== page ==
Former first baseman Dick Alllen received 11 votes, missing election by a single vote. He is considered one of the best candidates for Cooperstown after an outstanding career with the bat that spanned the 1960s and 1970s. The 1972 American League Most Valuable Player with the White Sox, and National League Rookie of the Year in 1964 when he was with the Phillies. He was among league leaders in batting, slugging, and on-base percentage for the span of his career, which stretched from 1963 to 1977. His career OPS+ of 156 ranks 22nd all-time in baseball history. Allen can be considered again the future, three years from now when the Golden Days era committee convenes.

Early Baseball Era elects pioneer Bud Fowler

The Early Baseball Era ballot considered a disparate selection of candidates from the negro leagues, 19th century baseball, pre-World War II era ball, and the 1940s. They ultimately elected only O’Neil and Bud Fowler, passing over people like Bill Dahlen, Lefty O’Doul, Dick “Cannonball” Redding, and Allie Reynolds.

Fowler played in the 1870s as reportedly the first black professional player in organized baseball. He adds his name to the select group of black players in the Hall who played prior to the breaking of the color barrier in 1947.

Twenty players (ten per ballot) were up for consideration. The Early Baseball Era ballot consisted of Dahlen, John Donaldson (who received 8 votes), Fowler (12 votes), Vic Harris (10 votes), Grant “Home Run” Johnson, Lefty O’Doul, O’Neil (13 votes), Dick Redding, Allie Reynolds, and George “Tubby” Scales.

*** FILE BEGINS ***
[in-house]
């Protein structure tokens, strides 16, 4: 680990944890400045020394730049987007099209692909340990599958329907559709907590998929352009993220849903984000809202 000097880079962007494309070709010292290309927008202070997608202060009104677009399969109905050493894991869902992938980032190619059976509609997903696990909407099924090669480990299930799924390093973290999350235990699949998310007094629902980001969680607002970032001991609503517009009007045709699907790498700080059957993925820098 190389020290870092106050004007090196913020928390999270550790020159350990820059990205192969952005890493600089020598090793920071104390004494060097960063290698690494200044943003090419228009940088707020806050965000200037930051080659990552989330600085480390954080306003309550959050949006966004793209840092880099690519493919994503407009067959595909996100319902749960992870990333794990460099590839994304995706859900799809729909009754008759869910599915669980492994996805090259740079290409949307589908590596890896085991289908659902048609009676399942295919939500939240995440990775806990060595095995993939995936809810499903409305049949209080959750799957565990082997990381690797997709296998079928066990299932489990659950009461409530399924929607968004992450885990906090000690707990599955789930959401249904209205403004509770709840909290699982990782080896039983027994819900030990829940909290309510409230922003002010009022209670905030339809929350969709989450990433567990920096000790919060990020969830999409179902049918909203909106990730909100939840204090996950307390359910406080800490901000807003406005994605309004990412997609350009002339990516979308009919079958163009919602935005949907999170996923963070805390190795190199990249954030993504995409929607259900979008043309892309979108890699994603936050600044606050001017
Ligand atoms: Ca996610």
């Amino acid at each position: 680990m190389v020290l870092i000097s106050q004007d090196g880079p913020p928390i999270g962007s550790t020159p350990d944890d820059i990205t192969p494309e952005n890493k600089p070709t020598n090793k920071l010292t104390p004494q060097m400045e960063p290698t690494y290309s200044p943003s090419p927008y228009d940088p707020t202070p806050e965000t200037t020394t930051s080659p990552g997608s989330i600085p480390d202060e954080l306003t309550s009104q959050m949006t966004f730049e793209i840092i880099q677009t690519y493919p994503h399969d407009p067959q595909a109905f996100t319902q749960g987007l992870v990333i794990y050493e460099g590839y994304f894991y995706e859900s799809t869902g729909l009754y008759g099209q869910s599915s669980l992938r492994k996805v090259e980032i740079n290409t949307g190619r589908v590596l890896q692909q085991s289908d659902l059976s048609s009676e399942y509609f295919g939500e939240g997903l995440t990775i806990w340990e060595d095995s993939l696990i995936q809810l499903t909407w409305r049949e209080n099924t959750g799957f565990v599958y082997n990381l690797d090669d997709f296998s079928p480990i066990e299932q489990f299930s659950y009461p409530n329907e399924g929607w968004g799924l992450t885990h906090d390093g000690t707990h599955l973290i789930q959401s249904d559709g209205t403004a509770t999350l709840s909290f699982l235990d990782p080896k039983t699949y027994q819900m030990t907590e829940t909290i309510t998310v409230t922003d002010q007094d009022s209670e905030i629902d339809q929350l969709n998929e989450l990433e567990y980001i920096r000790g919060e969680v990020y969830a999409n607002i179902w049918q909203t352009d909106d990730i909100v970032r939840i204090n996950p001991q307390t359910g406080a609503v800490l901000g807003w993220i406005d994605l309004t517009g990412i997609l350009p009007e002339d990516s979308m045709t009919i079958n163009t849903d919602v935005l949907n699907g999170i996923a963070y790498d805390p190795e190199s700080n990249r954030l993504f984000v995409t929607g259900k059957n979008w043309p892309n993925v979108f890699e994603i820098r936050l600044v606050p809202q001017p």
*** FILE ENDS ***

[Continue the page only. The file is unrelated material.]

The Golden Days Era ballot included Allen, Ken Boyer, Hodges (12 votes), Kaat (12 votes), Maris, Miñoso (14 votes), Danny Murtaugh, Oliva (12 votes), Billy Pierce, and Maury Wills.

Of the candidates considered, only Kaat, Oliva and Wills are still living.

Fowler, Hodges, Kaat, Miñoso, Oliva, and O’Neil will be inducted next July 24th during ceremonies in Cooperstown. They will be joined by any candidates that emerge successfully from the 2022 Baseball Hall of Fame ballot. Results of that election will be announced in early January.

Dan Holmes

Dan Holmes

Dan Holmes is the author of three books about baseball, including Ty Cobb: A Biography. He formerly worked for the National Baseball Hall of Fame, and Major League Baseball Advanced Media. He lives in Michigan where he writes, runs, and enjoys a good orange soda now and again.

1 Comment

  1. My first reactions are: I am saddened for Dick Allen’s family. He is clearly one of the best hitters in history (ranks in top 30 ALL-TIME in OPS+), and him missing by one vote is very unfortunate.

    I am pretty shocked that the Early Days committee went all the way back to pluck Bud Fowler out of obscurity. Not a problem with it at all, but I didn’t think the committee would have enough consensus to elect anyone except Buck.

    I have written it elsewhere: I loved Buck. I had a chance to meet him many times. He was genuine, he was sweet, he was a marvel. But…if you look at his playing career and brief managerial career it’s hard to justify his election based on prior standards.

    If we are going to elect people for a combined contribution to baseball that includes roles outside of being a player and manager at the top level, where do we stop? There are a few dozen guys who had much better playing careers and then went on to be more impactful as managers. And we’ve never elected anyone to the Hall of Fame for scouting and being a coach, and ambassador or overall great guy. This opens the door for the election of guys like Mickey Vernon, Jimmy Dykes, Charlie Grimm, Don Zimmer, heck even Mike Scioscia and Don Mattingly.